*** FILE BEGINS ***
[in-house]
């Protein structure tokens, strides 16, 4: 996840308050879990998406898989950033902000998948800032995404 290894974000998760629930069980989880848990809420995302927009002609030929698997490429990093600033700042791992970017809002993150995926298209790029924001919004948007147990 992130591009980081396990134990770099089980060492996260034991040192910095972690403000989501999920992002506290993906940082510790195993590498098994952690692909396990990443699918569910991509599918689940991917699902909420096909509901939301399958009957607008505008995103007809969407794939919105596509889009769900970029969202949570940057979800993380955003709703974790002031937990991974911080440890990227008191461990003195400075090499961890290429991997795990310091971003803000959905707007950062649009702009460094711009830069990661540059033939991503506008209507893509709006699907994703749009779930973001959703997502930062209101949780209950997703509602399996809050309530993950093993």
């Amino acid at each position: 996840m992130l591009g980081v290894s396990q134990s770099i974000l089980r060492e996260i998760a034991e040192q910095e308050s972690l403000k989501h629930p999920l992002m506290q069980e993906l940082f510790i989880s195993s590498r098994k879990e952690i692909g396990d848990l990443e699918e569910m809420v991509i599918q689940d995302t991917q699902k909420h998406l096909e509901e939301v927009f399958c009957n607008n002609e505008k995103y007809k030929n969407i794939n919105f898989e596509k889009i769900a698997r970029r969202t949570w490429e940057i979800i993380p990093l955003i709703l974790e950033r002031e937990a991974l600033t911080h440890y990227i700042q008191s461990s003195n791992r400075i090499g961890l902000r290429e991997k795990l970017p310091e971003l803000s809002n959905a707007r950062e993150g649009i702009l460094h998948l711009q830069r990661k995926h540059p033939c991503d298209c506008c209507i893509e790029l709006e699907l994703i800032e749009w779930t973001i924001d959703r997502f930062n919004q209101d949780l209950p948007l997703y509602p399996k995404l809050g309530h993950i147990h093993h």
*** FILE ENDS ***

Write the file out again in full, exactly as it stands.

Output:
[in-house]
């Protein structure tokens, strides 16, 4: 996840308050879990998406898989950033902000998948800032995404 290894974000998760629930069980989880848990809420995302927009002609030929698997490429990093600033700042791992970017809002993150995926298209790029924001919004948007147990 992130591009980081396990134990770099089980060492996260034991040192910095972690403000989501999920992002506290993906940082510790195993590498098994952690692909396990990443699918569910991509599918689940991917699902909420096909509901939301399958009957607008505008995103007809969407794939919105596509889009769900970029969202949570940057979800993380955003709703974790002031937990991974911080440890990227008191461990003195400075090499961890290429991997795990310091971003803000959905707007950062649009702009460094711009830069990661540059033939991503506008209507893509709006699907994703749009779930973001959703997502930062209101949780209950997703509602399996809050309530993950093993």
């Amino acid at each position: 996840m992130l591009g980081v290894s396990q134990s770099i974000l089980r060492e996260i998760a034991e040192q910095e308050s972690l403000k989501h629930p999920l992002m506290q069980e993906l940082f510790i989880s195993s590498r098994k879990e952690i692909g396990d848990l990443e699918e569910m809420v991509i599918q689940d995302t991917q699902k909420h998406l096909e509901e939301v927009f399958c009957n607008n002609e505008k995103y007809k030929n969407i794939n919105f898989e596509k889009i769900a698997r970029r969202t949570w490429e940057i979800i993380p990093l955003i709703l974790e950033r002031e937990a991974l600033t911080h440890y990227i700042q008191s461990s003195n791992r400075i090499g961890l902000r290429e991997k795990l970017p310091e971003l803000s809002n959905a707007r950062e993150g649009i702009l460094h998948l711009q830069r990661k995926h540059p033939c991503d298209c506008c209507i893509e790029l709006e699907l994703i800032e749009w779930t973001i924001d959703r997502f930062n919004q209101d949780l209950p948007l997703y509602p399996k995404l809050g309530h993950i147990h093993h």